> update to the stream server, the script (or webplayer) fetches the 
> json data fro the stream server. Not sure how the Shoutcast protocol 
> is involved with this?

Because "The source sends a title update to the stream server" is not 
how things should be done, usually. This is a "hack" for MP3 and AAC, 
introduced for the ICY protocol to work.

> Also no metadata (ICY or not) can be reliable.

With Ogg it can be very reliable, at least timing-wise. Everything else 
depends on correct metadata of the source files, of course.

> For example the station I'm the tech guy at has live playlist and live 
> DJs. The accuracy of titles is beholden to whatever source client is 
> used. Also, it is possible that such is time delayed on purpose to 
> mess wit stream rippers so it will obviously not accurate to the 
> second. But for displaying to a listener as long as it's not more than 
> half a minute off is OK enough, the test setup I have here is accurate 
> to within a few seconds which makes calculating a duration in the 
> webplayer actually useful.
>>> With Icecast there is luckily no need to get a server datetime from 
>>> anywhere else as Icecast has proper HTTP headers, but providing the 
>>> date in the JSON would be easier to code in a script/webplayer, HTTP 
>>> headers can be a bit fiddly, although with a server side script PHP 
>>> or something else should have no issues handling the HTTP Date 
>>> value, but still providing the date in the json simplifies the 
>>> implementation (no parsing needed, just passthrough and cache 
>>> basically).
>> Using the Date headers is the right thing to do.
> But it requires some fiddling around with date reformatting from HTTP 
> date to the one shown in the example JSON, if Icecast provided the 
> server date in it's JSON then that is one less piece of code needed in 
> the script/webplayers. There also seems to be some issues with getting 
> the Date header when doing XHR in javascript (possibly CORS related). 
> Again, it sounds lazy but having less "end programmer" coded needed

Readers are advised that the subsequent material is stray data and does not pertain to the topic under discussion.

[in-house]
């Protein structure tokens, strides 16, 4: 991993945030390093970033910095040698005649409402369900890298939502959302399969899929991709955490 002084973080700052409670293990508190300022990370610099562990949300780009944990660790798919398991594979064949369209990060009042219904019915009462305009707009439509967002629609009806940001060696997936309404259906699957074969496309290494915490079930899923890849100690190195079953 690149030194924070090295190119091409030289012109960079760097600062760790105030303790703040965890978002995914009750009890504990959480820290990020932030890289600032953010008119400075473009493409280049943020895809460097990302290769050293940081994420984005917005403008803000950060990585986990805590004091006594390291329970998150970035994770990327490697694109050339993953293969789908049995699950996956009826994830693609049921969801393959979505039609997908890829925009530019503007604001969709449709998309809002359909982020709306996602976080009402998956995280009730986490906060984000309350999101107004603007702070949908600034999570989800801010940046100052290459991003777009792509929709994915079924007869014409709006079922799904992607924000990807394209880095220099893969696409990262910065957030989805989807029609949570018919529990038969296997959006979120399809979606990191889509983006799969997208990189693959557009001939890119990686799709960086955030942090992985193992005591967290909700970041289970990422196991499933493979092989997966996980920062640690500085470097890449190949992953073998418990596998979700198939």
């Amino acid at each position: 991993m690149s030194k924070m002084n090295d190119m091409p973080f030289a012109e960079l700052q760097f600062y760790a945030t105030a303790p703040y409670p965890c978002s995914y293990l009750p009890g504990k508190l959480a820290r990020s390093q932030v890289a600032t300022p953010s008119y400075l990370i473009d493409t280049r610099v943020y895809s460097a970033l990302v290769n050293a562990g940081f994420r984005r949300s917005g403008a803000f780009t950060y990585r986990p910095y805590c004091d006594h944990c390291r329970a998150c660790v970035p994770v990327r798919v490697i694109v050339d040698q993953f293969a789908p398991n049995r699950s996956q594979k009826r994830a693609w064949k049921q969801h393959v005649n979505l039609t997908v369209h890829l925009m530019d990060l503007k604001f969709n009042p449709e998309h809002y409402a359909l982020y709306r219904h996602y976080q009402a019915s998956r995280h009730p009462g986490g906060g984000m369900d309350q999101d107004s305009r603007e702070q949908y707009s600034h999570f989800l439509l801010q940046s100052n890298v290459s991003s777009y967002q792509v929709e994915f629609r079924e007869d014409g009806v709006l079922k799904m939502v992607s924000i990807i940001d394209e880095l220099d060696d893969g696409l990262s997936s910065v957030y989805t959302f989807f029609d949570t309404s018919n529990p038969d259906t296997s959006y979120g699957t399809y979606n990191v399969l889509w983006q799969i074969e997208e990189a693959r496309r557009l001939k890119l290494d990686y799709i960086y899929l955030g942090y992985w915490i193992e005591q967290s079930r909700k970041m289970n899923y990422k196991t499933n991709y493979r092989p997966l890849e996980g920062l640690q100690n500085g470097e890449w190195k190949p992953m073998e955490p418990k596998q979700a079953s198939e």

> would be a plus.

Just because something requires more code because Javascript XHR is 
crap, I don't see that as reason why we should include the Date in the 
JSON, that would make caching the JSON impossible for Icecast.

>>> I believe the lack of a song history has been pointed out before, 
>>> now with Webplayers possible (which do not support in-stream 
>>> metadata "out-of-the-box") this is very useful. If Shoutcast v2 had 
>>> a proper server date provided it would still be two calls (to get 
>>> the history and the stream name/description). Icecast can easily do 
>>> this better, right?

It's of course possible to include the stream name/desc in the JSON, 

>> When streaming in modern formats, like Ogg or WebM, browser players 
>> should support metadata.
> I need to look into that deeper (for webplayers) then, I'm currently 
> working on adding Ogg (and possibly WebM) metadata support for a 
> Windows based player I'm maintaining so if browsers can provide that 
> info to javascript then that is awesome.
> BTW! Does this require CORS or is the metadata available without CORS?
>> Could you maybe register at trac.xiph.org and create a feature 
>> request there with the information you included in this E-mail?
>> (If you do, don't forget to choose Icecast as the component)
> Sure, once you answer this email and clarify/answer some of my 
> questions I'll re-think my feature request if needed and then create 
> it.
> -- 
> Roger H├ągensen,
> Freelancer, Norway.